## 5.1 Vector Addition and Subtraction: Graphical Methods

- The graphical method of adding vectors $\text{A}$ and $B$ involves drawing vectors on a graph and adding them by using the head-to-tail method. The resultant vector $R$ is defined such that
**A**+**B**=**R**. The magnitude and direction of $\text{R}$ are then determined with a ruler and protractor. - The graphical method of subtracting vectors
**A**and**B**involves adding the opposite of vector**B**, which is defined as −**B**. In this case, $A\u2013B=A+(\u2013B)=R.$ Next, use the head-to-tail method as for vector addition to obtain the resultant vector $\text{R}$ . - Addition of vectors is independent of the order in which they are added;
**A**+**B**=**B**+**A**. - The head-to-tail method of adding vectors involves drawing the first vector on a graph and then placing the tail of each subsequent vector at the head of the previous vector. The resultant vector is then drawn from the tail of the first vector to the head of the final vector.
- Variables in physics problems, such as force or velocity, can be represented with vectors by making the length of the vector proportional to the magnitude of the force or velocity.
- Problems involving displacement, force, or velocity may be solved graphically by measuring the resultant vector’s magnitude with a ruler and measuring the direction with a protractor.

## 5.2 Vector Addition and Subtraction: Analytical Methods

- The analytical method of vector addition and subtraction uses the Pythagorean theorem and trigonometric identities to determine the magnitude and direction of a resultant vector.
- The steps to add vectors $\text{A}$ and $\text{B}$ using the analytical method are as follows:
- Determine the coordinate system for the vectors. Then, determine the horizontal and vertical components of each vector using the equations
$$\begin{array}{ccc}\hfill {A}_{x}& =& A\text{cos}\theta \hfill \\ \hfill {B}_{x}& =& B\text{cos}\theta \hfill \end{array}$$
and

$$\begin{array}{ccc}\hfill {A}_{y}& =& A\text{sin}\theta \hfill \\ \hfill {B}_{y}& =& B\text{sin}\theta \text{.}\hfill \end{array}$$ - Add the horizontal and vertical components of each vector to determine the components ${R}_{x}$ and ${R}_{y}$ of the resultant vector, $\text{R.}$
$${R}_{x}={A}_{x}+{B}_{x}$$
and

$${R}_{y}={A}_{y}+{B}_{y}.$$ - Use the Pythagorean theorem to determine the magnitude, $R$, of the resultant vector $\text{R.}$
$$R=\sqrt{{R}_{x}^{2}+{R}_{y}^{2}}$$
- Use a trigonometric identity to determine the direction, $\theta $, of $\text{R.}$
$$\theta ={\text{tan}}^{-1}({R}_{y}/{R}_{x})$$

- Determine the coordinate system for the vectors. Then, determine the horizontal and vertical components of each vector using the equations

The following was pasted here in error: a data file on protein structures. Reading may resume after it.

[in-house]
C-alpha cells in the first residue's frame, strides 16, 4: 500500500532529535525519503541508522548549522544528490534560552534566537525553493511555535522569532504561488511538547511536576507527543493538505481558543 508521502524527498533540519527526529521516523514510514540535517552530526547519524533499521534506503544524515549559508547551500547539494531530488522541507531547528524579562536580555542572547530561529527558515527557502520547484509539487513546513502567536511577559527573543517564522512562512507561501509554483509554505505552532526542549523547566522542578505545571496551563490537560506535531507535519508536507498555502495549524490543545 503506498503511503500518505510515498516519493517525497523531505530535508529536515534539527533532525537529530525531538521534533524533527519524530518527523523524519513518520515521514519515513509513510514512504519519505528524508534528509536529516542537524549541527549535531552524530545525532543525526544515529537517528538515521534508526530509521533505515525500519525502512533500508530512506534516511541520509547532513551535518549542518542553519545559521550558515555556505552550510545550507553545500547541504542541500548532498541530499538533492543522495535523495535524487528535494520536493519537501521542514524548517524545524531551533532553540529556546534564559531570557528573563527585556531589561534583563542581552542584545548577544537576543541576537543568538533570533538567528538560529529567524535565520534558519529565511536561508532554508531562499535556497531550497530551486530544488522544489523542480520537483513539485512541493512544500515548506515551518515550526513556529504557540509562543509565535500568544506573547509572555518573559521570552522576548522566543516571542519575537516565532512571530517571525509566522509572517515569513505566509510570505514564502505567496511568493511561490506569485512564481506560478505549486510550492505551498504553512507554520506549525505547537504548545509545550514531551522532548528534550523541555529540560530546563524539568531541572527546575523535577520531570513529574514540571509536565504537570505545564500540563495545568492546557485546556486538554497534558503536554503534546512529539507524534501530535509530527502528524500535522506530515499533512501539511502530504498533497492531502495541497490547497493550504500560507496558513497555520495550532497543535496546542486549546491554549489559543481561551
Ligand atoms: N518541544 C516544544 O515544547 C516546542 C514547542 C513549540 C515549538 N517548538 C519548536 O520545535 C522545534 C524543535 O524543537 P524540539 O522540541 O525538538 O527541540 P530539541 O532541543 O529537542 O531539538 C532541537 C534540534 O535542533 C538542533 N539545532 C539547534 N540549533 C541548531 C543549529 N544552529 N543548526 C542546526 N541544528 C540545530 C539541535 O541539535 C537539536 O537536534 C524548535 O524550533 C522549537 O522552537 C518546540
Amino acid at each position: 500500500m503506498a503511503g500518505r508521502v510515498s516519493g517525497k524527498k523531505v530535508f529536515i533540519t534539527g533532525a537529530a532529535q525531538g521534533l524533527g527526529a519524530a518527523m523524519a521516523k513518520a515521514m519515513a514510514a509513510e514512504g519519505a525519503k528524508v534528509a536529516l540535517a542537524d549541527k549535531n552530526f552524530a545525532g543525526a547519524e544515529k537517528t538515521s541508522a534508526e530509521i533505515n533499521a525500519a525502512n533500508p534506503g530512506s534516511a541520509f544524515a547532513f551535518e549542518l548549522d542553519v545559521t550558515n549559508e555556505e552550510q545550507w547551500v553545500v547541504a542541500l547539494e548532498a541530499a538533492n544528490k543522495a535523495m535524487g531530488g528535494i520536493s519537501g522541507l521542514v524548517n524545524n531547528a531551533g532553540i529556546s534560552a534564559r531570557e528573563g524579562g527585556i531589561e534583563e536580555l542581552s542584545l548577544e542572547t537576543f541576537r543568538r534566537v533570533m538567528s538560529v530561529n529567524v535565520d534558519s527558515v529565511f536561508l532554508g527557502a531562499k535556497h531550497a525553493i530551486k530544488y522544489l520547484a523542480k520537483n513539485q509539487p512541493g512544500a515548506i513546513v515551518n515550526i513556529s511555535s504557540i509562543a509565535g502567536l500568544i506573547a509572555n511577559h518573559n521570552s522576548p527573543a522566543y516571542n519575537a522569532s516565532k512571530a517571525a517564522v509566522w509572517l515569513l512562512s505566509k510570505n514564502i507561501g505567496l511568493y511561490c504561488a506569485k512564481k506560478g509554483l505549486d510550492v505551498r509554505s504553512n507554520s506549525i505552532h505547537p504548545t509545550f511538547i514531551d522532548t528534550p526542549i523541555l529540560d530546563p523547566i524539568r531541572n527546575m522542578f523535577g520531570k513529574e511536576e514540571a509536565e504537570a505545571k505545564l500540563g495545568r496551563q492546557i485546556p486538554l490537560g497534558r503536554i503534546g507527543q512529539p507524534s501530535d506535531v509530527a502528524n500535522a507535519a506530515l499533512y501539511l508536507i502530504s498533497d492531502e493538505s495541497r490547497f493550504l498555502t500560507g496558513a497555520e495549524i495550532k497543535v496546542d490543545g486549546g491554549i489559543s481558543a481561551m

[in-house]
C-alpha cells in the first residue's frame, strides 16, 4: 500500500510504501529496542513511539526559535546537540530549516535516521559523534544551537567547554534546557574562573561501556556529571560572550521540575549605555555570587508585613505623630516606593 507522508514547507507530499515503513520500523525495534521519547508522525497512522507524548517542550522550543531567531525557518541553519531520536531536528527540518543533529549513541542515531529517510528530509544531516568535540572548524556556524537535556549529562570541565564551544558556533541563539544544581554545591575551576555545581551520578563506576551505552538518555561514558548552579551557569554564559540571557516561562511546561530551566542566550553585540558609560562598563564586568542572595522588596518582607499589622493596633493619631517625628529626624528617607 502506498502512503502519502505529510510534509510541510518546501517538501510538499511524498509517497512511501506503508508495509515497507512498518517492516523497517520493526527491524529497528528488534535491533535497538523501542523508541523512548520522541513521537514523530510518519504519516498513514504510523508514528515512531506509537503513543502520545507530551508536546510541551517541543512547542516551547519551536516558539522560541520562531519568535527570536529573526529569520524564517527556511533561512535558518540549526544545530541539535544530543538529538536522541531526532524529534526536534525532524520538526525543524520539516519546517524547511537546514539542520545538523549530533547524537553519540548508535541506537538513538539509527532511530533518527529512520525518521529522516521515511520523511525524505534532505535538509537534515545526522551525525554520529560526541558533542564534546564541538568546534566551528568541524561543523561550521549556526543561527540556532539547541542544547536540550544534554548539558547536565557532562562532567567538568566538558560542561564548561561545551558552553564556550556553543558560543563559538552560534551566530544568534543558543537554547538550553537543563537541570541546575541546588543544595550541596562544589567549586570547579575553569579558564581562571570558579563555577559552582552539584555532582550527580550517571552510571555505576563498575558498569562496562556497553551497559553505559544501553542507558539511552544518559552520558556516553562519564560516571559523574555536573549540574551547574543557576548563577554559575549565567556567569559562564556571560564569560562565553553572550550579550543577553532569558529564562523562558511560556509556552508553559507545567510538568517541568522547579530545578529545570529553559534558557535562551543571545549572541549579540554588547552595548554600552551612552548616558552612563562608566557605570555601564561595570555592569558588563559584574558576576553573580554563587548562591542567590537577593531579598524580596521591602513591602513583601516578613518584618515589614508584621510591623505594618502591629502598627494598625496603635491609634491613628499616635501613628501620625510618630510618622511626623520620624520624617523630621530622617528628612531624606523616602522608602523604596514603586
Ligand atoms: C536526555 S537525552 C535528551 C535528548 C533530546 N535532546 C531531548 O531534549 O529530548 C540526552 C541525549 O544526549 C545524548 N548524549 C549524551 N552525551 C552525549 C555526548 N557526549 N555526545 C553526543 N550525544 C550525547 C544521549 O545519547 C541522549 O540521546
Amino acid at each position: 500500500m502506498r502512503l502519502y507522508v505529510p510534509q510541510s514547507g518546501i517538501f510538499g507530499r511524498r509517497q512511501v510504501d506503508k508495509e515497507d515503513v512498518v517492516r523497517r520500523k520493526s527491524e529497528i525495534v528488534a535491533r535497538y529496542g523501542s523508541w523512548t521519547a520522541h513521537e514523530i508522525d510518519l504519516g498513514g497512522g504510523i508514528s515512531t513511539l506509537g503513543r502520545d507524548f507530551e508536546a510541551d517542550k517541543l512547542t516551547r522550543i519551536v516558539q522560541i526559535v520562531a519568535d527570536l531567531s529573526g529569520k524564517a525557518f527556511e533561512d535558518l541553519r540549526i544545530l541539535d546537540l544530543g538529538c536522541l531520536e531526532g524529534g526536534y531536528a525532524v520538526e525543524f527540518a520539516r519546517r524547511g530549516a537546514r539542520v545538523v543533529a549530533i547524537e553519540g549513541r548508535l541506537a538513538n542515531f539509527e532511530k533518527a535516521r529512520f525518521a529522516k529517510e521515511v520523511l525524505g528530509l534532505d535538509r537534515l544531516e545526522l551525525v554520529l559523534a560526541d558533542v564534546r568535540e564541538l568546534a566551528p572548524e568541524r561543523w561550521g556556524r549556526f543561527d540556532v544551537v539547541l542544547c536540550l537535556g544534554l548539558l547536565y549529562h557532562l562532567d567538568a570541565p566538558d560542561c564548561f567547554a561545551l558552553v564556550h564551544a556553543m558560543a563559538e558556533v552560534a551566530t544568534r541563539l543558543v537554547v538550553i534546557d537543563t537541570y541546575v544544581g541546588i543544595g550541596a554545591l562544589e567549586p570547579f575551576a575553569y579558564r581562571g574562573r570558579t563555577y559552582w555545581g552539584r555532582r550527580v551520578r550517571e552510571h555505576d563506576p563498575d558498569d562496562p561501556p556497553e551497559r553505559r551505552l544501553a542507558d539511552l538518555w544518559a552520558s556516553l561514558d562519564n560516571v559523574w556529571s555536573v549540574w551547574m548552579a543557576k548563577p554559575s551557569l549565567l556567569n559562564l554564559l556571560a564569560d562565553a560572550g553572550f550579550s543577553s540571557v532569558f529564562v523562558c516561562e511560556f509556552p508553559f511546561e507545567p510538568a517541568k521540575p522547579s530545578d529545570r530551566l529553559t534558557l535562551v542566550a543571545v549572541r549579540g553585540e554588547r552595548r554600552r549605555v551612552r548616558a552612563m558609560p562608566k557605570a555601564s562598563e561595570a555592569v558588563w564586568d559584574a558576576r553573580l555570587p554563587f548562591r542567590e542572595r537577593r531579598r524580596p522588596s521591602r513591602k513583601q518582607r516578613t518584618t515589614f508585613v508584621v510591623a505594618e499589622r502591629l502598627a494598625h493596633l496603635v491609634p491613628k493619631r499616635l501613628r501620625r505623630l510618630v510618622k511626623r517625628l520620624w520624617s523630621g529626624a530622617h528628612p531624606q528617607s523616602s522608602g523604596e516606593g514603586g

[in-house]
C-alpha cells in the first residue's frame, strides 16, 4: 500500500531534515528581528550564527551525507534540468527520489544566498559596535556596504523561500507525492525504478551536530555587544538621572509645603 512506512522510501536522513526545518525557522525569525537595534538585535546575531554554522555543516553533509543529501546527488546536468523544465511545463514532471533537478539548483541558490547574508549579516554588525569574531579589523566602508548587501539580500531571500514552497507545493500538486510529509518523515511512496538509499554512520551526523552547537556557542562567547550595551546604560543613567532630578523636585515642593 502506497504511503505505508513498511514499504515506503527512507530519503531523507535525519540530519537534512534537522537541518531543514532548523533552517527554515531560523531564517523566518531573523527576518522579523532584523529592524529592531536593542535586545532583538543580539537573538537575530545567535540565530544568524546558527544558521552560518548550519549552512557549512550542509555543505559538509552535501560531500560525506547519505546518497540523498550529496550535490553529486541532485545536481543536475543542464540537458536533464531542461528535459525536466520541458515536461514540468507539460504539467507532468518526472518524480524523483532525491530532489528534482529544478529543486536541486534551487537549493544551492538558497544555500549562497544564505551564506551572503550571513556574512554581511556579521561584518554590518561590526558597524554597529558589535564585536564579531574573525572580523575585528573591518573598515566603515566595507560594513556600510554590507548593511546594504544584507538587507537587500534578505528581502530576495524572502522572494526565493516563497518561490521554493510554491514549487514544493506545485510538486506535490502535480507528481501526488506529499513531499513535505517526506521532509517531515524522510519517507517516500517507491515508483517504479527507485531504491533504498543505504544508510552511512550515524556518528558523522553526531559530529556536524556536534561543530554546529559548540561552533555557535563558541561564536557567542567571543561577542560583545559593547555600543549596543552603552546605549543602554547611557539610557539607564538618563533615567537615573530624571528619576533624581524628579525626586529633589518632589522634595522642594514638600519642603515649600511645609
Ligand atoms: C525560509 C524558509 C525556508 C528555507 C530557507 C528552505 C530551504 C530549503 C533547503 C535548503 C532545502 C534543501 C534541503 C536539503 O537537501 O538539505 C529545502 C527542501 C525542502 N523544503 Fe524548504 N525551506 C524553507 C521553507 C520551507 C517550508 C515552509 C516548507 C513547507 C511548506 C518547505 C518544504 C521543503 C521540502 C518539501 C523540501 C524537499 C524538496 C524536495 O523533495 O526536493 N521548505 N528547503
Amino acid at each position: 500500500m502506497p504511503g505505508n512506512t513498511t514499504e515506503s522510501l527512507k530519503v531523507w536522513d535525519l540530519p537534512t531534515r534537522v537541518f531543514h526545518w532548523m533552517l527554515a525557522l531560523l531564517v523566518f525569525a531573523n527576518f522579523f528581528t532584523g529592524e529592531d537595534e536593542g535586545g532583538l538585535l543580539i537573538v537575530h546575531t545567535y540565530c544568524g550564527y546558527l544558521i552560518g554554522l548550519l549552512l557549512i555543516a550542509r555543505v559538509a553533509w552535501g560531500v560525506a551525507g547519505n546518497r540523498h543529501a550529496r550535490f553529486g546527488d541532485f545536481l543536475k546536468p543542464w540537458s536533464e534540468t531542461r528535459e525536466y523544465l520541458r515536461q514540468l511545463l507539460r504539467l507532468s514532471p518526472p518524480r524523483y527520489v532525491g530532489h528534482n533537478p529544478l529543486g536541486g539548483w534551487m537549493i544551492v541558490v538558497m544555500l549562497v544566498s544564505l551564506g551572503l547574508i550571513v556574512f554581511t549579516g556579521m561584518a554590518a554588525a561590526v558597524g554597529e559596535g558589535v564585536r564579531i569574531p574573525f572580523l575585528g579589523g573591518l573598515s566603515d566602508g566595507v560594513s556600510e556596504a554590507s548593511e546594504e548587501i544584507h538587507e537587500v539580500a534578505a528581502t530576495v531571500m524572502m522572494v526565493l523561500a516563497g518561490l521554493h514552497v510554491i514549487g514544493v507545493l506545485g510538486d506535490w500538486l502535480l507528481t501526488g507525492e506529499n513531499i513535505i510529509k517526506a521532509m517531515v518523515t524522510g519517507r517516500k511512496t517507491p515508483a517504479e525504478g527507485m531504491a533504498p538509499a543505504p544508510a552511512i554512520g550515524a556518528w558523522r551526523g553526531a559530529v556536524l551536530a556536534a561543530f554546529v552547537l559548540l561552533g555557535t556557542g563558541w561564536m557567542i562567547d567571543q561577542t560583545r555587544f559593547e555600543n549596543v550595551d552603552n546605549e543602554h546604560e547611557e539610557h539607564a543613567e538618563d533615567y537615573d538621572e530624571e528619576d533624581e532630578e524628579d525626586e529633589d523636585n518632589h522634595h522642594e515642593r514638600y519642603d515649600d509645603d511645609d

## 5.3 Projectile Motion

- Projectile motion is the motion of an object through the air that is subject only to the acceleration of gravity.
- Projectile motion in the horizontal and vertical directions are independent of one another.
- The maximum height of an projectile is the highest altitude, or maximum displacement in the vertical position reached in the path of a projectile.
- The range is the maximum horizontal distance traveled by a projectile.
- To solve projectile problems: choose a coordinate system; analyze the motion in the vertical and horizontal direction separately; then, recombine the horizontal and vertical components using vector addition equations.

## 5.4 Inclined Planes

- Friction is a contact force between systems that opposes the motion or attempted motion between them. Simple friction is proportional to the normal force
**N**pushing the systems together. A normal force is always perpendicular to the contact surface between systems. Friction depends on both of the materials involved. - µ
_{s}is the coefficient of static friction, which depends on both of the materials. - µ
_{k}is the coefficient of kinetic friction, which also depends on both materials. - When objects rest on an inclined plane that makes an angle $\theta $ with the horizontal surface, the weight of the object can be broken into components that act perpendicular $({w}_{\perp})$ and parallel ( ${w}_{\left|\right|}$ ) to the surface of the plane.

## 5.5 Simple Harmonic Motion

- An oscillation is a back and forth motion of an object between two points of deformation.
- An oscillation may create a wave, which is a disturbance that propagates from where it was created.
- The simplest type of oscillations are related to systems that can be described by Hooke’s law.
- Periodic motion is a repetitious oscillation.
- The time for one oscillation is the period T.
- The number of oscillations per unit time is the frequency
- A mass
*m*suspended by a wire of length*L*is a simple pendulum and undergoes simple harmonic motion for amplitudes less than about 15 degrees.